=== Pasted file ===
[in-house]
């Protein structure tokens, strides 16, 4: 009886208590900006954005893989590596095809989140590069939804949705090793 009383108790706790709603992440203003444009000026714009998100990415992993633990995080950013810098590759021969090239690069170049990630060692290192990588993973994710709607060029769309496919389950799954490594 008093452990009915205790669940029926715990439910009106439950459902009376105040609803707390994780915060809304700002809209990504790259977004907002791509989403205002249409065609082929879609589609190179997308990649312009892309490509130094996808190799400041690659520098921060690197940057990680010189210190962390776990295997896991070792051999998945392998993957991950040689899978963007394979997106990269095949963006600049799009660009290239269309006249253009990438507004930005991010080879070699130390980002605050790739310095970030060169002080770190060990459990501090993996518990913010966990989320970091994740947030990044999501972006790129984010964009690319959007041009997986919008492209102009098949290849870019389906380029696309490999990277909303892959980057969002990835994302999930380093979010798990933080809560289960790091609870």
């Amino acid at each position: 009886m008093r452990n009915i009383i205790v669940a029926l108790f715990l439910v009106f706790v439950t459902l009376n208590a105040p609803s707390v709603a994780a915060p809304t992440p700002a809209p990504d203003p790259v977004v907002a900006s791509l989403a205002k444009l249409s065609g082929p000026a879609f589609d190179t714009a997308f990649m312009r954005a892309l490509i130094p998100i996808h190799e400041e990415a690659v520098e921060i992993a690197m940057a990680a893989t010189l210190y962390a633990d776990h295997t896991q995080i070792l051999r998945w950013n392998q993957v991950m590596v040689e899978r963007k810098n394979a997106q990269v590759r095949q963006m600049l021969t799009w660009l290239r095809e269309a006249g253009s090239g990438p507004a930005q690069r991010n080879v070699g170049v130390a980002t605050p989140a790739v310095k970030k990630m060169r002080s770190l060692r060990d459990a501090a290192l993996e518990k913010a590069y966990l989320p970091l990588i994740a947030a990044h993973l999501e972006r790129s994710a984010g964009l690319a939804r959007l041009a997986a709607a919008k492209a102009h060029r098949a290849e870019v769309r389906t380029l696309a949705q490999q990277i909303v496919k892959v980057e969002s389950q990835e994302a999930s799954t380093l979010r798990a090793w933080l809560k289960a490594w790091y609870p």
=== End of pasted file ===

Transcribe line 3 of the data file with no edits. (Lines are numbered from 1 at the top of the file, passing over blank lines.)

């Amino acid at each position: 009886m008093r452990n009915i009383i205790v669940a029926l108790f715990l439910v009106f706790v439950t459902l009376n208590a105040p609803s707390v709603a994780a915060p809304t992440p700002a809209p990504d203003p790259v977004v907002a900006s791509l989403a205002k444009l249409s065609g082929p000026a879609f589609d190179t714009a997308f990649m312009r954005a892309l490509i130094p998100i996808h190799e400041e990415a690659v520098e921060i992993a690197m940057a990680a893989t010189l210190y962390a633990d776990h295997t896991q995080i070792l051999r998945w950013n392998q993957v991950m590596v040689e899978r963007k810098n394979a997106q990269v590759r095949q963006m600049l021969t799009w660009l290239r095809e269309a006249g253009s090239g990438p507004a930005q690069r991010n080879v070699g170049v130390a980002t605050p989140a790739v310095k970030k990630m060169r002080s770190l060692r060990d459990a501090a290192l993996e518990k913010a590069y966990l989320p970091l990588i994740a947030a990044h993973l999501e972006r790129s994710a984010g964009l690319a939804r959007l041009a997986a709607a919008k492209a102009h060029r098949a290849e870019v769309r389906t380029l696309a949705q490999q990277i909303v496919k892959v980057e969002s389950q990835e994302a999930s799954t380093l979010r798990a090793w933080l809560k289960a490594w790091y609870p």